Done
   

6- Change Margin requirements or Leverage Pricing

 

            ISE had instituted special rebates for specific option liquidity providers – April 1  

Done

            NYSE Euronext's U.S. Options Exchanges Announce New Pricing and Fee – April 5 

Done

            ISE to Introduce a Modified Maker/Taker Fee Schedule  – March 29  

Done

         New interest rate futures contracts and futures options on Eurodollar & US Treasuries

Done
   

7- Spin or exaggerate economic news through the media in a positive manner only

In Process
   

8- Decrease risk premiums and increase levels of speculation   

Returning

         Phantom volume at 3 am on Sunday night  

In Process

         Is volume merely hiding in plain sight, dark pools and structured notes?    

In Process

            The obvious overhang of CFTC position limits

In Process

          The cross-pollination of inter-continental routing capabilities 

In Process
   

9- Establish a Carry Trade that will flow monies to US assets (i.e. re-establish Yen Carry Trade)

In Process
          Market Melt Up? More Like Yen Meltdown In Process
   

10- Weaken the US$ to solidify Carry Trade returns and reduce currency risk

Expect
   

11- Give the market a surprise jolt - like China revising it's currency peg (China biggest US collateral holder)

Expect
   

12- Increase the Velocity of Money by instilling an inflation worry in the public 

Mixed
   

13- Place restrictions on market shorting (i.e. shortages on key dates)

Expect
   

                                                                

I am not saying that a successful Minsky Melt-Up will be achieved or in fact could be successfully manufactured. Frankly, I would be very skeptical if it weren’t for the fact that former Federal Reserve Chairman Alan Greenspan specifically said this could not happen (He also stated that market bubbles could not be identified by the Fed nor addressed with Monetary Policy (yeh right)). His views have typically been my contrarian indicator which has given me an investment edge over the years. Before reading Alan Greenspan’s ‘Greenspeak’, consider that we presently have unstable economic policies, risk premiums have been high and the Fed has successfully inflated a bubble in the Bond Market over the last 20 months through QE (Quantitative Easing).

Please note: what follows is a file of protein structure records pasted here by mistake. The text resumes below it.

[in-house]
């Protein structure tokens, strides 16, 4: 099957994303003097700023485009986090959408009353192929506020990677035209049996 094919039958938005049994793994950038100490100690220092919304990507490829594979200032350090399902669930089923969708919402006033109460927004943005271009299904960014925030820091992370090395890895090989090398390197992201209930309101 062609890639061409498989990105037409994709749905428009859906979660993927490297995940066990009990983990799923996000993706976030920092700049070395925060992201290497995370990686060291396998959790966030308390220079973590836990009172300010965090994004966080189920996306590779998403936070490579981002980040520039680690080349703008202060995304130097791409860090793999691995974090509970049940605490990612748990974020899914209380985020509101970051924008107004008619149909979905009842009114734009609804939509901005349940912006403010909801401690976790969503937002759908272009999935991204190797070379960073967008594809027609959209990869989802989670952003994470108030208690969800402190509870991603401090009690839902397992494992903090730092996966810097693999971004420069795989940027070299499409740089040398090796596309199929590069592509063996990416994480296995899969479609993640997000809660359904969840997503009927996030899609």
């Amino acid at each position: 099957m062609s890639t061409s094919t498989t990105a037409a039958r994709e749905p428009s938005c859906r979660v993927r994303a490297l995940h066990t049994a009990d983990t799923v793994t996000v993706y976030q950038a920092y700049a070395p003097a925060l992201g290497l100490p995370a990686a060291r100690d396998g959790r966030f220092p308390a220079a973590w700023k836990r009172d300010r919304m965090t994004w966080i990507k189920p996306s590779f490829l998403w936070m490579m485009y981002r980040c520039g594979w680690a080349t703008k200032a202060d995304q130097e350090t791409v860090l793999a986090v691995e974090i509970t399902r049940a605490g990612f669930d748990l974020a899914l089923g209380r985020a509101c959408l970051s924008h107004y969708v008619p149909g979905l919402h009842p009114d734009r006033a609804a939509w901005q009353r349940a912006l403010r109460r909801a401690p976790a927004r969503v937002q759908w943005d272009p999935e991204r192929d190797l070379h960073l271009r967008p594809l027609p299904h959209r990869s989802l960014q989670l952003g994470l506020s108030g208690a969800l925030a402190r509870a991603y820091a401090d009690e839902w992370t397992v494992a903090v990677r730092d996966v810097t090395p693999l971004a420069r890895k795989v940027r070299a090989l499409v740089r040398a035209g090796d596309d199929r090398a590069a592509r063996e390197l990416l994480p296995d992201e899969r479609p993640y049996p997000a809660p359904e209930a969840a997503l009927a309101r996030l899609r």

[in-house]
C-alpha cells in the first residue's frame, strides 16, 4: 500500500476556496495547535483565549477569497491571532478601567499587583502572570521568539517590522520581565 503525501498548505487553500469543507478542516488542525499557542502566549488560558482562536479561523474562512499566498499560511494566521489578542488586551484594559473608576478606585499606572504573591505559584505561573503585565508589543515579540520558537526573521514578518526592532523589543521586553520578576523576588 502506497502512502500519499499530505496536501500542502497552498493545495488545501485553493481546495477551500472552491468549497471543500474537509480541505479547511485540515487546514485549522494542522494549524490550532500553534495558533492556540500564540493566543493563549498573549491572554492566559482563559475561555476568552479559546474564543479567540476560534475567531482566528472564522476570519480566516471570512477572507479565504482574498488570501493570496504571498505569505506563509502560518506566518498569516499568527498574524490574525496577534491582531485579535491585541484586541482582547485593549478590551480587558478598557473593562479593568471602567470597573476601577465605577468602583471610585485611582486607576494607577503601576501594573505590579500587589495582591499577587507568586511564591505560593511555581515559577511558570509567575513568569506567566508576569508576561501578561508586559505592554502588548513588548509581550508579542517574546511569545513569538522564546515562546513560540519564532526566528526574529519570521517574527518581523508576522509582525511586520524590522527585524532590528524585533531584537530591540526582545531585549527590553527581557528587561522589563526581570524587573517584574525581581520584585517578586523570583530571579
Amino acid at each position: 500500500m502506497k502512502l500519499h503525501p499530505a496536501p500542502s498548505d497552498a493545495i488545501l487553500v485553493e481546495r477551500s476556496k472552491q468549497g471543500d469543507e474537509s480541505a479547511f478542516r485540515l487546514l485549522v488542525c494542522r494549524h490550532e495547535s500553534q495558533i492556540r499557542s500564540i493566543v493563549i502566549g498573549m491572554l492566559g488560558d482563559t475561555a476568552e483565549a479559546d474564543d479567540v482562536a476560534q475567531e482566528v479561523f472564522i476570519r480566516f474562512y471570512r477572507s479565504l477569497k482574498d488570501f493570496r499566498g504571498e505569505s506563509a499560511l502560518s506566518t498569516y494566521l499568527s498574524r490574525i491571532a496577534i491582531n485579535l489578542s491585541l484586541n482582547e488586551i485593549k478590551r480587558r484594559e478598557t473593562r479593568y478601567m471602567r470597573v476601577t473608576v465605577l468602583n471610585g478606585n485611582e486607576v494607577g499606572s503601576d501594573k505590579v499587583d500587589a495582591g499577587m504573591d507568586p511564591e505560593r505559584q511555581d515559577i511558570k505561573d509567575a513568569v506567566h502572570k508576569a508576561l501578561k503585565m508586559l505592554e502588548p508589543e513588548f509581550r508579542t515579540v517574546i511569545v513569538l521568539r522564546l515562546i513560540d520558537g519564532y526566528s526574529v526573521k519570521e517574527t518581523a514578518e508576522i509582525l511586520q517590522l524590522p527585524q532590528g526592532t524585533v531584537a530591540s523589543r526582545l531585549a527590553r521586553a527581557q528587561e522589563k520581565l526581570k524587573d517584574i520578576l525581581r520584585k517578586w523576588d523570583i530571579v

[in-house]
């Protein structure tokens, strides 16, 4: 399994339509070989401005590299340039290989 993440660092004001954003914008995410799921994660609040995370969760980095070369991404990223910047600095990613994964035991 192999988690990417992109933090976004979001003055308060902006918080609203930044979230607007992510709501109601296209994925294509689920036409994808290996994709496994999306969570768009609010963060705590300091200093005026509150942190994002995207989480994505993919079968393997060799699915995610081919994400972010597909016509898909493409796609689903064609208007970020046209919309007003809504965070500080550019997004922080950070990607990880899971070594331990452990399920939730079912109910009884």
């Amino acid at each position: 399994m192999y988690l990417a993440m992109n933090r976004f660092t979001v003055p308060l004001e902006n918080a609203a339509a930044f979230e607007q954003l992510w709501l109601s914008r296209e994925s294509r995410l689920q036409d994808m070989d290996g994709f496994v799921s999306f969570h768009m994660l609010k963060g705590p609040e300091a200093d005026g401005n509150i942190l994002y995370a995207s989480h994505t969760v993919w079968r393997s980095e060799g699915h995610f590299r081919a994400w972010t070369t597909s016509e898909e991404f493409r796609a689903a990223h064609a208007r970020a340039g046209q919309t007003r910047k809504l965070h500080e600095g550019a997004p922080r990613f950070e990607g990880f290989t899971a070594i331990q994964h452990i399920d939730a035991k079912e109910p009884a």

…Greenspan said “because the markets themselves are asymmetric: they melt down, but don’t melt up!” Mr. Greenspan argues:

 

(1) the ironic result of successful stabilization policies is a journey to excessively-thin risk premiums, and if
(2) history has not dealt kindly with the aftermath of protracted periods of low risk premiums, and if
(3) asset prices do not tend to melt up but do tend to melt down, then
(4) logic implies that the fattest fat-tailed secular risk to price stability is deflation, not inflation.

 

How so? If bubbles are the ironic externality of successful stabilization policies, then those policies can be successful only so long as there are asset classes that the central bank can inflate into a bubble. When there are no more free and clear assets to lever up, the game ends in a debt-deflation. As the great Hyman Minsky intoned, stability is ultimately destabilizing!  That is the logical consequence of too-successful inflation stabilization. Don’t call it a conundrum, but rather a dilemma, if the Fed were to set and achieve a too-narrow target zone for inflation. (2)

 

 

If according to Hyman Minsky, protracted periods of market stability leads to instability and a market meltdown, does this preclude therefore that protracted periods of market instability negate the possibility of a market melt-up (per Greenspan)? I intentionally phrased the logic for this argument in perfect ‘Greenspeak’ fashion so we can all remember exactly how we got ourselves into this global predicament in the first place.

 

CONCLUSION

 

This is a well executed strategy. It has been almost militaristic in its execution - all the elements from a solid communications program (i.e. CNBS hype), accounting and regulatory changes (FASB 157, 166, 167 deferrals et al ), government statistics (does anyone actually still believe the CPI, Labor Report or other government statistics any more?), and public’s sentiment through the controlled market perception barometer pumped at them every evening on how well the DOW Industrials are doing.  The US economic and financial situation has now reached a point where the potential crisis could be referred to by our government interventionists as a matter of national security. This is precisely why I am leaning towards a Minsky Melt-Up being successfully manufactured.